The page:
Floyd Mayweather: The Greatest Of Them All?


By Hans Olson

When all is said and done, how will Floyd Mayweather be remembered?

Where will he rank next to history’s all-time greats like Sugar Ray Robinson, Willie Pep, Henry Armstrong, Wilfred Benitez, and Sugar Ray Leonard?

More favorably than you might think.

In ESPN The Magazine’s upcoming “Analytics Issue” which hits shelves on March 5, writer Igor Guryashkin breaks down Floyd’s numbers, and what he finds is staggering.

Using CompuBox punch statistics, Guryashkin found that Floyd bests all current fighters with a connect percentage of 46%. In fact, only boxing greats Joe Louis and Lennox Lewis hold an advantage over him with a small 2% edge. Regarding his opposition’s connect percentages, Floyd is utterly dominant. In his story, Guryashkin writes “…perhaps even more impressive is Mayweather’s opponents connect percentage: 16%, the lowest ever recorded in CompuBox’s 4,000-fight database. The astronomical 30% difference between the two stats stands atop history’s pugilistic pantheon.”

CompuBox is based on a computer program, originally named FightStat, which was developed by Jon Gibbs in 1984. The system calculates every punch a fighter throws and lands. Stats are compiled by two operators who each have access to four keys corresponding to jab connect, jab miss, power punch connect, and power punch miss. Certainly the human element involved renders the system less than 100% accurate, but its overall ability to gauge punch statistics is noteworthy nonetheless.

If the numbers don’t convince you, let’s consider a few other things.

Currently, Sugar Ray Robinson is almost universally regarded as the greatest fighter, pound for pound, to have ever lived. I would agree with this.

Few other than Floyd himself would have the gall to go as far as saying Floyd Mayweather deserves that coronation. If we’re talking numbers, Robinson’s record of 173-19-6 trumps Floyd’s perfect 42-0 based on the sheer volume of fights. It’s also worth noting that Robinson was 40-0 going into the 3rd year of his pro career before dropping a decision to Jake LaMotta (a loss he would avenge 5 times over). It took Floyd close to 13 years before winning his 40th pro bout, a virtual shutout of pound-for-pound mainstay Juan Manuel Marquez in September 2009.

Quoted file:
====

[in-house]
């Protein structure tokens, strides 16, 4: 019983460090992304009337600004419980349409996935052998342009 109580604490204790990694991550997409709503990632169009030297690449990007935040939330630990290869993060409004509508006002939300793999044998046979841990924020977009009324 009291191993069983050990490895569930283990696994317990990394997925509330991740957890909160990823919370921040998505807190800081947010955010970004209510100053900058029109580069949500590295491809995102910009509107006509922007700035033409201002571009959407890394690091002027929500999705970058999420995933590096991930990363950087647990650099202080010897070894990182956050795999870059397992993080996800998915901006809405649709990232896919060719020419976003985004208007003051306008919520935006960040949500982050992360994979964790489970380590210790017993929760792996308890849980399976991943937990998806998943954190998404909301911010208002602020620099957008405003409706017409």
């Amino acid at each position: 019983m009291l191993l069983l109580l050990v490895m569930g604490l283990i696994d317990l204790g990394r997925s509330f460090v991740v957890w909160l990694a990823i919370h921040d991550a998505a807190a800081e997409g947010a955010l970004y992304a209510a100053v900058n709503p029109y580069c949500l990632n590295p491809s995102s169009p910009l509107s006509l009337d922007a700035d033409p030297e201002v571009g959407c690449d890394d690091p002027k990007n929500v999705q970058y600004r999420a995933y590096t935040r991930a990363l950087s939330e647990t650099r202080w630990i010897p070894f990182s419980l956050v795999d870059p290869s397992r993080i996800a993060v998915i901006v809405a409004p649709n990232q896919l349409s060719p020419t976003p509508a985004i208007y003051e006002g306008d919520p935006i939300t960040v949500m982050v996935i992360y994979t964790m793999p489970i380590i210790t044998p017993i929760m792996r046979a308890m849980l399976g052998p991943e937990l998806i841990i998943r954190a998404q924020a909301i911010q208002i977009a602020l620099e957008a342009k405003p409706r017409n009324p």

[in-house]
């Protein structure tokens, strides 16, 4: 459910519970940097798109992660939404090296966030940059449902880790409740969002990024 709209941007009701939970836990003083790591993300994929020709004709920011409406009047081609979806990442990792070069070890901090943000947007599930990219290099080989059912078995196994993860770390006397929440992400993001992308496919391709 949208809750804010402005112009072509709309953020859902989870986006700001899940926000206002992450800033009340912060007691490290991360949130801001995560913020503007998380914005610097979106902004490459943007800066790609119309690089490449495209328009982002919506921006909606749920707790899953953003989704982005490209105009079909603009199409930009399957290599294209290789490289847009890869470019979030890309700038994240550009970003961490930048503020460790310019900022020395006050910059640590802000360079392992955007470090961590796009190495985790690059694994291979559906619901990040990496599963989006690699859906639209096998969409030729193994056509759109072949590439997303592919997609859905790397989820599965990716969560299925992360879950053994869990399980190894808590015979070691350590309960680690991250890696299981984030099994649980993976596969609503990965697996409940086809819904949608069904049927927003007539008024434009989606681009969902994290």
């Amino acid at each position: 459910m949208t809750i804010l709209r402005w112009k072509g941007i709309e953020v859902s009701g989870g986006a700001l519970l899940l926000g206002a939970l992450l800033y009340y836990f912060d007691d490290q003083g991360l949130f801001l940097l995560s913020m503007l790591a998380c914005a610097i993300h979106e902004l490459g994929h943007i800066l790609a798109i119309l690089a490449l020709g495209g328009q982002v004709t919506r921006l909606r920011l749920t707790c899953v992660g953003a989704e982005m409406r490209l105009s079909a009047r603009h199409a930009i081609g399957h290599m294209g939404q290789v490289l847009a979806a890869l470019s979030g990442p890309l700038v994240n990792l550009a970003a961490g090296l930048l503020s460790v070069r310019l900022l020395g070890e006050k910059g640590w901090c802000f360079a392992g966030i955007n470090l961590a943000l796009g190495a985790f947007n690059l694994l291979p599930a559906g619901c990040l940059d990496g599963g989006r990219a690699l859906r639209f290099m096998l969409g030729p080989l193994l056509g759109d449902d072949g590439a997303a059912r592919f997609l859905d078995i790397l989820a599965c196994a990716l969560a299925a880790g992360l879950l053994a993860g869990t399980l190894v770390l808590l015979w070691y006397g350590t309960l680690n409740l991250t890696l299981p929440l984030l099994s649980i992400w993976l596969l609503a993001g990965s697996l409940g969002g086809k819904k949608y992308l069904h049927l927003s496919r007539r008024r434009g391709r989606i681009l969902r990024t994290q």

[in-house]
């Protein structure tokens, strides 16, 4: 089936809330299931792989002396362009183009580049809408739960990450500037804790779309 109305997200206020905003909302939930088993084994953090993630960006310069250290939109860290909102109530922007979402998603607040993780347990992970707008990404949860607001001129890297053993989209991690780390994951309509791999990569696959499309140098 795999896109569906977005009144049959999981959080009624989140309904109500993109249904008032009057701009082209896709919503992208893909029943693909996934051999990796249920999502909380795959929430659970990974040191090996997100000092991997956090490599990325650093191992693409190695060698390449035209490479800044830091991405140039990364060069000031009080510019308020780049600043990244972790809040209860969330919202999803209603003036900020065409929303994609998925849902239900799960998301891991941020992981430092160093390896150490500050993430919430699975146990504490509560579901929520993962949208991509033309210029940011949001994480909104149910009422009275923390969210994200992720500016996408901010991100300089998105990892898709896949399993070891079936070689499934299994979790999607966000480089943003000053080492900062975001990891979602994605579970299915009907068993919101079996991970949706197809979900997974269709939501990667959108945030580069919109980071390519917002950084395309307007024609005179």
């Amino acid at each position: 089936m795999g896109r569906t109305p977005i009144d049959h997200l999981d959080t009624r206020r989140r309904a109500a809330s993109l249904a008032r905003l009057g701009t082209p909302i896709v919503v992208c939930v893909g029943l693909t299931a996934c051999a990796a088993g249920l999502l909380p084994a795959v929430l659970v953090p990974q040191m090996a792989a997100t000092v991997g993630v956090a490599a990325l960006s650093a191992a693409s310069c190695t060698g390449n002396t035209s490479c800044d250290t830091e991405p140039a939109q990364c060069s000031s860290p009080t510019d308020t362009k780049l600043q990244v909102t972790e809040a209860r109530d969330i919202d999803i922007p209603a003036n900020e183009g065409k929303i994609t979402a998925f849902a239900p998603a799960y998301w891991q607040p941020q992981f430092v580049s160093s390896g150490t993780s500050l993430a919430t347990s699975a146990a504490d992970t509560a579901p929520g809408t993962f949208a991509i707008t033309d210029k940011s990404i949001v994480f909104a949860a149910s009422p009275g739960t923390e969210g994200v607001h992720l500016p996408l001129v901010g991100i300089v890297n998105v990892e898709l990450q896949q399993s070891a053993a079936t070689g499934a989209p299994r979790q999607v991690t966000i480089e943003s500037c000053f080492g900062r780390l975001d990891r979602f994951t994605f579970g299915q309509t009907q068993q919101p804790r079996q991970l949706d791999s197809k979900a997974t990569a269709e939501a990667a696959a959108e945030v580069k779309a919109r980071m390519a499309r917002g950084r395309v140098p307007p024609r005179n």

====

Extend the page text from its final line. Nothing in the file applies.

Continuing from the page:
From the time he first lost to LaMotta in February of 1943, until his next loss over 8 years later, Robinson would fight 91 bouts, going 88-0-2 (with 1 NC) before losing another fight, a points loss to the UK’s Randy Turpin in July of 1951.

Since Floyd defeated Marquez, he’s fought only twice more, giving a sensational boxing clinic to Shane Mosley in May of 2010, and a lesson in boxing’s cardinal rule of “protect yourself at all times” to Victor Ortiz last September.

Comparing the activity levels alone, obviously Sugar Ray looks more impressive.

The question is, though, if you swapped Floyd and Sugar Ray into each of their respective eras, how would they fare?

I’m of the opinion that each would be equally impressive, regardless of era.

But when you look at some of the names ands records of Robinson’s opposition during the aforementioned 88-0-2 stretch, a few things jump out.

I mean, what can we take from a W10 that a 124-1-2 Robinson earned against a 12-26-9 Jean Wales in May of 1951? Or in 1950 a W10 against the 56-31-7 Billy Brown in Brooklyn? Sheer activity is impressive, but one wonders if Floyd wouldn’t have dominated in the same way that Robinson did, had he not been born in an era where the norm is fighting once or twice a year on pay-per-view. If Floyd fought anyone with less-than-stellar credentials, the media would destroy him. That’s not to say that Robinson didn’t fight some hardcore dudes, but Floyd hasn’t had a “gimme” fight in years.

We also must acknowledge that Floyd Mayweather is fighting in an era of advanced sports science.

Much like the perception of the Klitschko brothers–at least in certain quarters of the United States–as not being “all time greats,” Floyd falls victim to the perception that he is plying his trade during a weaker era of the sport–a notion which may not necessarily be true.

In an October 2010 column by RingTV’s Michael Rosenthal, boxing historian Bert Sugar is quoted saying, “It’s impossible to compare fighters from different eras. Did Klitschko fight Georges Carpentier? If he did, then I could compare him to Jack Dempsey. Did Klitschko fight Jess Willard? Then I could get a comparison. Otherwise I can’t. You can only rate someone in the context of their time. Anything else is illogical.”

Sugar makes a fine point, and one that contradicts what many believe when automatically assuming Floyd Mayweather could never be viewed as the greatest fighter of all time.

In this era, there has been no fighter that has been as dominant.

Too often, modern fight fans get caught up in hyperbole over who Floyd has or hasn’t faced.

How he’s acted outside of the ring.

How he projects his image.

How he wins fights.

How he allegedly avoids fights.

When it comes down to it, none of those things matter. Neither do purse-splits, tweets, or who he is or isn’t promoted by.

What he does in the ring is all that matters.

And when all is said and done, Floyd Mayweather may be the one fighter who has mattered most.

(Boxing Insider’s Hans Olson can be reached at [email protected]. Follow him on Twitter @hansolson)

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